When the orchestra took the stage and the movie started, it was magical. I don't know about you, but "The Wizard of Oz" always brings out the sentimental sap in me. From Dorothy's love of Toto, to her concert for Auntie Em, to the poor flammable Scarecrow, the movie has the ability to make me tear up. (As an aside, I was afraid that having read the "Wicked" series would make me cherish the move less, but that didn't seem to happen on this night, which was my first viewing of the movie since finishing the books.)
And now, having seen it with live music, it will always have the ability to make me appreciate the score of a movie. Of course I knew all of the songs by heart, but until this performance I don't think I paid that much attention to how many other scenes in the movie were accompanied by music.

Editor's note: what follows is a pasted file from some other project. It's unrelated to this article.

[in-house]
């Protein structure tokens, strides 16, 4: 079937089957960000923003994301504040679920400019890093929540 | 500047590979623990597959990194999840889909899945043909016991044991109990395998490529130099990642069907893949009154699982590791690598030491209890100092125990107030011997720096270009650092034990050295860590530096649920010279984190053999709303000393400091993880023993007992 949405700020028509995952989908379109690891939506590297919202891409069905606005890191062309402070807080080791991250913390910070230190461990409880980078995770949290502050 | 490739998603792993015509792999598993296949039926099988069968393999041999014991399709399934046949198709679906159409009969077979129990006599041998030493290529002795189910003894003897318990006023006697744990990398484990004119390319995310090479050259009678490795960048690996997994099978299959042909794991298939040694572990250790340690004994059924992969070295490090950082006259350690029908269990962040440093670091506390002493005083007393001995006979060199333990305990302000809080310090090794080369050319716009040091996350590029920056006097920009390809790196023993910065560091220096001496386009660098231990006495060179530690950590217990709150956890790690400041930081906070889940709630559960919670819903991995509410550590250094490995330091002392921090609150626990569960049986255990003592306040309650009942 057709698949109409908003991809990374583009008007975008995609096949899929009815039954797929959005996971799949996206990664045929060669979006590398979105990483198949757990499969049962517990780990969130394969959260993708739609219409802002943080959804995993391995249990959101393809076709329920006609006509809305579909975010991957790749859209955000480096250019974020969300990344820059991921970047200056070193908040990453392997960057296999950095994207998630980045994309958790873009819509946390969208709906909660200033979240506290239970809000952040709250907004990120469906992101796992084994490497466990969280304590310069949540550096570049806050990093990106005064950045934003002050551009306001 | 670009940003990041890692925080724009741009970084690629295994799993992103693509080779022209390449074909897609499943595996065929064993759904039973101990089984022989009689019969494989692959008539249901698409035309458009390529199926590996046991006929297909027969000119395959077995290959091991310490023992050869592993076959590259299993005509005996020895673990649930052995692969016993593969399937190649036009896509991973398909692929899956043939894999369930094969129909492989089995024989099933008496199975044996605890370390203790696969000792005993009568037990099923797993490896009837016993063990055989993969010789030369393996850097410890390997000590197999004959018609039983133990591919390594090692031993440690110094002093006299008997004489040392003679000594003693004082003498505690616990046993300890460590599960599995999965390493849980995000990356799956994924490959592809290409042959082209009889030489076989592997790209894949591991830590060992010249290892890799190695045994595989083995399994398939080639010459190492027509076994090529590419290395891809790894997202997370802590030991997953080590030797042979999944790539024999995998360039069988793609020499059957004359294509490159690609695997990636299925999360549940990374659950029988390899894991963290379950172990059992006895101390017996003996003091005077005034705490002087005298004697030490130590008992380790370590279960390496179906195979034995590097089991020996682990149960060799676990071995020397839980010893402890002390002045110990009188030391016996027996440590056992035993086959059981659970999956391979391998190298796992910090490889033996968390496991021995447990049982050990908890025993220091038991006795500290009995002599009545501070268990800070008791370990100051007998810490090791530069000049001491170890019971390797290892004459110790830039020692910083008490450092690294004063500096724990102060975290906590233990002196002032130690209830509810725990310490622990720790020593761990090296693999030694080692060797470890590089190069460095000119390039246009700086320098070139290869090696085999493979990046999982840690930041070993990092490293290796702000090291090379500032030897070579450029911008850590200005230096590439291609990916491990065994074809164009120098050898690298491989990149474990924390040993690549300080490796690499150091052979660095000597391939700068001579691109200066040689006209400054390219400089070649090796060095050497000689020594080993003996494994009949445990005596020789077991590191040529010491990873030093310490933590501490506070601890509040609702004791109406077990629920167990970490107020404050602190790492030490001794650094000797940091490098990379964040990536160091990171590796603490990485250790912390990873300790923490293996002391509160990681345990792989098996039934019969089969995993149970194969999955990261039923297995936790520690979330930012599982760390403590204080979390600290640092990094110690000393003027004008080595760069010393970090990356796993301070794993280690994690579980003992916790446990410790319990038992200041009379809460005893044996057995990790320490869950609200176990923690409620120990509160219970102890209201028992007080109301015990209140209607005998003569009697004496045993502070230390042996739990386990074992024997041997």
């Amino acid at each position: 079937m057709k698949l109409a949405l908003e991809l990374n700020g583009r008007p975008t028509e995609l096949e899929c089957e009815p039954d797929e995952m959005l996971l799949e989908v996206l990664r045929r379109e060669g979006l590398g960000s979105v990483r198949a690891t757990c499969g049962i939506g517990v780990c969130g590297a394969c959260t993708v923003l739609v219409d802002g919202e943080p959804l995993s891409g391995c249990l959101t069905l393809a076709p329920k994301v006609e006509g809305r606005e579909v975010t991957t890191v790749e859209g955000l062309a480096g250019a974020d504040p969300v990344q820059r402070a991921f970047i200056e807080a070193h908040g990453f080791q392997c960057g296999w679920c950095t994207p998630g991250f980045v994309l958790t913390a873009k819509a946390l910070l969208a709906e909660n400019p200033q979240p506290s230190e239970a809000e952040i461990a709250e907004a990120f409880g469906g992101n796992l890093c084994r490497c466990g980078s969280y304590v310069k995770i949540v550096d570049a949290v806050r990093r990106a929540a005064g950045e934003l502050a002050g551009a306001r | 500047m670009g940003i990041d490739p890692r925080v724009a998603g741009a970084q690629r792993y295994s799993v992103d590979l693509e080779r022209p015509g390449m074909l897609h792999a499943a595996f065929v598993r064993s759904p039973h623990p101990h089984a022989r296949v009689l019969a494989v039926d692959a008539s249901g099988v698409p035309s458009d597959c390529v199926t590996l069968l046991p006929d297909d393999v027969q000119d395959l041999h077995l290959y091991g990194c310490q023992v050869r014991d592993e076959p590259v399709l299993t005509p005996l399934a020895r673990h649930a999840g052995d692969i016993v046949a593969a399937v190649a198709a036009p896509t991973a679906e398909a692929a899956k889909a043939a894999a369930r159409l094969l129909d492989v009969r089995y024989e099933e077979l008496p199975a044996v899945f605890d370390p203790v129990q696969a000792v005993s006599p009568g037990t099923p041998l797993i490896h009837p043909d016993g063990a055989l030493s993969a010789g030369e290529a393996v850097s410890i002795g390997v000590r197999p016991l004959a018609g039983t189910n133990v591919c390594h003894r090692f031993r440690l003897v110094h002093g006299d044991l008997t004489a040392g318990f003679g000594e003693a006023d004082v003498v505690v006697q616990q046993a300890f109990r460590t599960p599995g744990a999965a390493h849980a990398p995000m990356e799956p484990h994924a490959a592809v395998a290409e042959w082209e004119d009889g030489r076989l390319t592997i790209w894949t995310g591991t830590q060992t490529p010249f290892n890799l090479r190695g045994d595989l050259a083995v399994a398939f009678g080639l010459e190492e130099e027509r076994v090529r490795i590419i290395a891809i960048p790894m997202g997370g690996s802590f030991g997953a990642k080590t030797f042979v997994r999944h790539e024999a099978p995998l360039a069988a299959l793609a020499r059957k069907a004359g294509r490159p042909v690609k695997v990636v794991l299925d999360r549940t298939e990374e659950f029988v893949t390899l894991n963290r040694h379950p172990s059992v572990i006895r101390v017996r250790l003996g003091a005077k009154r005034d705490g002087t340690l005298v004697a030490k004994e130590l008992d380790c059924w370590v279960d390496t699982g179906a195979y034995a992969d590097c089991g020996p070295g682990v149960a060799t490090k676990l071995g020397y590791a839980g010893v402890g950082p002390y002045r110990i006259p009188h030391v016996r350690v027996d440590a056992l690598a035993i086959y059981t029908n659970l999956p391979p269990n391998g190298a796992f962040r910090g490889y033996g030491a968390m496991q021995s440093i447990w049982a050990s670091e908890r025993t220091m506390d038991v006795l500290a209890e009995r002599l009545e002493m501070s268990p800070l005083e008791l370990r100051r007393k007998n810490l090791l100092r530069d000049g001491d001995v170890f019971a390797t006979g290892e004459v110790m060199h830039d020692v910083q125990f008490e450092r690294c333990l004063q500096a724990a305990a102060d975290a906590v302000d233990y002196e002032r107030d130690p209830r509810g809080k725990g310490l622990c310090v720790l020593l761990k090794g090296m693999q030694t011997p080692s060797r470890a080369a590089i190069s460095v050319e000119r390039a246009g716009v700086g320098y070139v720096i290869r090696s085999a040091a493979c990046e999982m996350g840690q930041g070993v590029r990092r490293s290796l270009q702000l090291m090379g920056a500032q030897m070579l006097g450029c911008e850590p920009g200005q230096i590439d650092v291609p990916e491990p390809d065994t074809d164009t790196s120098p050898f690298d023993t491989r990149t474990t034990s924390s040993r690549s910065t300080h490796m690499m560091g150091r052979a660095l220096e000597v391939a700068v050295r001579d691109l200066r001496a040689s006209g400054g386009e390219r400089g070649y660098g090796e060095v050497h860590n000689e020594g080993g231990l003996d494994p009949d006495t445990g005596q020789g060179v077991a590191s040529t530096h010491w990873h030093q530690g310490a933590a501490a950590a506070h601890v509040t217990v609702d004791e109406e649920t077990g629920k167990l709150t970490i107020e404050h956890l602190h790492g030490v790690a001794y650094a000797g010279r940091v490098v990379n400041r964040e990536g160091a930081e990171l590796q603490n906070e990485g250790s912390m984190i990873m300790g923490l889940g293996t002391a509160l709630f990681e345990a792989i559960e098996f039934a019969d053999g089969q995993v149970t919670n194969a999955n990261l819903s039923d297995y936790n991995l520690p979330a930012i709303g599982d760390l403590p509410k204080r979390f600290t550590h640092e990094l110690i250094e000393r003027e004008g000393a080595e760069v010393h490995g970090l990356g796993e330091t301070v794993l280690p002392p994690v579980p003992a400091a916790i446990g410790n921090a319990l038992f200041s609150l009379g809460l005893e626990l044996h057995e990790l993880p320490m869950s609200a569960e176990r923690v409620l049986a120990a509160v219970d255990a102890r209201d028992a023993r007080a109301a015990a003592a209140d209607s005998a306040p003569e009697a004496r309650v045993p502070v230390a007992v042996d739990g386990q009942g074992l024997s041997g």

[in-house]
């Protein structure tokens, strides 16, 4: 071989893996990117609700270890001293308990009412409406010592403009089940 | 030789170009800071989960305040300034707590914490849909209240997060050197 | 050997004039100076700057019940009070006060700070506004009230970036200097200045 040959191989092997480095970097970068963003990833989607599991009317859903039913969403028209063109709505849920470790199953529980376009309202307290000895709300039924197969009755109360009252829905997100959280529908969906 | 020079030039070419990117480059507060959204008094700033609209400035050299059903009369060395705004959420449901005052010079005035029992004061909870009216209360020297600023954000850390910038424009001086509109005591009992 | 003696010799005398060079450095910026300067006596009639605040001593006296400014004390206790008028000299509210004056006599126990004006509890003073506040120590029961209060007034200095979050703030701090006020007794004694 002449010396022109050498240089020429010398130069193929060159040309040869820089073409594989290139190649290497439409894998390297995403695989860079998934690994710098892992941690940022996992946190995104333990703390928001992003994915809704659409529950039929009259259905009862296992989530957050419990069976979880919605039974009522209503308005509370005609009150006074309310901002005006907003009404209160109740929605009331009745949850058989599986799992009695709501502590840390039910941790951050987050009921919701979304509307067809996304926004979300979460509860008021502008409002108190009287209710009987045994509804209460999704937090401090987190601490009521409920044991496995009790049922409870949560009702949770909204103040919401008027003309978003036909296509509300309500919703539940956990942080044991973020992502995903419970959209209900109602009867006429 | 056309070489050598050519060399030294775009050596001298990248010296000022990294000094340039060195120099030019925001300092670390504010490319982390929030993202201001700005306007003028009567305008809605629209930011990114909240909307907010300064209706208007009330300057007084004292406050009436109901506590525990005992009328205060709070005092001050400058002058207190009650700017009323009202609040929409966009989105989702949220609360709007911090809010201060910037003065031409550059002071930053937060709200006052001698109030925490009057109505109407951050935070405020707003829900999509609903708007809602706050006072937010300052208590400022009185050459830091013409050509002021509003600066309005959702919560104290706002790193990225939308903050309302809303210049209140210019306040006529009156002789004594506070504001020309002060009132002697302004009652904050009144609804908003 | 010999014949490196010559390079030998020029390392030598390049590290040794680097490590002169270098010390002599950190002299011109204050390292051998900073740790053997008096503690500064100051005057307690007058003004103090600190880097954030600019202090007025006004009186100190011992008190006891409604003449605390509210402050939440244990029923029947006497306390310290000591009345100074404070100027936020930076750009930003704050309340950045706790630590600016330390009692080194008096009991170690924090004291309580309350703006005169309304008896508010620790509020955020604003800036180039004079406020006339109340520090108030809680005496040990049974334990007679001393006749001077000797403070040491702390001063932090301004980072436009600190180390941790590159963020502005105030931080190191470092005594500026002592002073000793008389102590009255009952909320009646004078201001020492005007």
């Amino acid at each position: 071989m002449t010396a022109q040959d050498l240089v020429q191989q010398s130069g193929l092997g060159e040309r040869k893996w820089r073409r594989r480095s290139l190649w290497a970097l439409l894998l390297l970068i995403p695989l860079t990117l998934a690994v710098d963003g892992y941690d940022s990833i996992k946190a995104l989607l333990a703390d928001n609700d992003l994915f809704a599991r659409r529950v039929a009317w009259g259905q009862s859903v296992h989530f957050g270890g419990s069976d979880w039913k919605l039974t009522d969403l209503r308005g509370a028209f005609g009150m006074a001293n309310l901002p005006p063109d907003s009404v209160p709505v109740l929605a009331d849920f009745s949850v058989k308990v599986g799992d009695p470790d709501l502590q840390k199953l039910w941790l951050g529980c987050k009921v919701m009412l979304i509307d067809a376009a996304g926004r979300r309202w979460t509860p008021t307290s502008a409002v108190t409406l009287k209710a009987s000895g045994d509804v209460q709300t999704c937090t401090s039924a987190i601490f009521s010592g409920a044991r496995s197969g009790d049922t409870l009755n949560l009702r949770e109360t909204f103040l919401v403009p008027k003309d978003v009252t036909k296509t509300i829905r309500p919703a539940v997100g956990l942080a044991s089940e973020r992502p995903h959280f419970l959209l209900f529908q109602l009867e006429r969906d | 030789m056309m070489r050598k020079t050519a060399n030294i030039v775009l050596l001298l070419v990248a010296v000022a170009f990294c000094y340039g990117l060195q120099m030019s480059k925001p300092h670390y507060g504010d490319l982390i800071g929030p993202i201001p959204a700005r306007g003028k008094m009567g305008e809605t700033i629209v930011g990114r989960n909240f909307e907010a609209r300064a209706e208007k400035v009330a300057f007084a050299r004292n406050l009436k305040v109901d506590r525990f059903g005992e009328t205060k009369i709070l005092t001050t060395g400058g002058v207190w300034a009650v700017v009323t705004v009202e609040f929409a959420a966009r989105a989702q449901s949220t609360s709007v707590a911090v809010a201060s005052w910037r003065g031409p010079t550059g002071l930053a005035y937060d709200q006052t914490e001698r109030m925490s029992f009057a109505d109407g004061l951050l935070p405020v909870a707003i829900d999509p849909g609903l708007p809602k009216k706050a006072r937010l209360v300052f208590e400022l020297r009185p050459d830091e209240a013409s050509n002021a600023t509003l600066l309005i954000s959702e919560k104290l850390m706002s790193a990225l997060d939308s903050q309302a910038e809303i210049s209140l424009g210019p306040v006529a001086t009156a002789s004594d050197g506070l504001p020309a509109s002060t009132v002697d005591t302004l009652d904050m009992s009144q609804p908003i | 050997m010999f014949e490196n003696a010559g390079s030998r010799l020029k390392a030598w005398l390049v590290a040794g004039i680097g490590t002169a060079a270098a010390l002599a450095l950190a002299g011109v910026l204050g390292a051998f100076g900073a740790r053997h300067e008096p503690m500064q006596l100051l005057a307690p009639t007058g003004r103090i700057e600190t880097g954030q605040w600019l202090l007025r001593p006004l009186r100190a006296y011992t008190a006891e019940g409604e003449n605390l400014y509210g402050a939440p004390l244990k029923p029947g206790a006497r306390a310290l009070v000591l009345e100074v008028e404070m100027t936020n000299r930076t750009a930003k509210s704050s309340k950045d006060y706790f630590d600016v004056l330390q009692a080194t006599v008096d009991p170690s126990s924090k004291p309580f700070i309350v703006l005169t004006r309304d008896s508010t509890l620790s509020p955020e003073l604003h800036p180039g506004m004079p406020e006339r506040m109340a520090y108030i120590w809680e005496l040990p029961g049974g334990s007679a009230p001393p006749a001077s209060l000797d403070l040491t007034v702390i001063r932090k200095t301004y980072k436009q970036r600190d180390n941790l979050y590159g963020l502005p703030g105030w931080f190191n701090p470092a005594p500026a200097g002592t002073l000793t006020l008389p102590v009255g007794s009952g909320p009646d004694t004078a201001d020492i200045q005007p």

There is indeed no place like home, and I'm truly blessed to have Tanglewood so close to my home.
Now for Noelle: I really liked the live concert. It was cool watching everybody else play. Watching the movie was super cool. I liked the bathrooms and the gift shop. I hope to someday play my viola on stage at Tanglewood. I would love to play my viola to my new favorite movie, "West Side Story." I would definitely go there again.
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The Mom Review: Oh, The Places We'll Go
The bathtub scene in Berkshire Theatre Group's production of 'Seussical' was a hit with reviewer Noelle.
Editor's Note: This is the seventh installment of The Mom Review, a summer-long series of reviews of family-friendly theater, dance, art exhibits, etc., by iBerkshires Community Editor Rebecca Dravis and her 8-year-old daughter, Noelle, who hope to give you some ideas for summer family fun.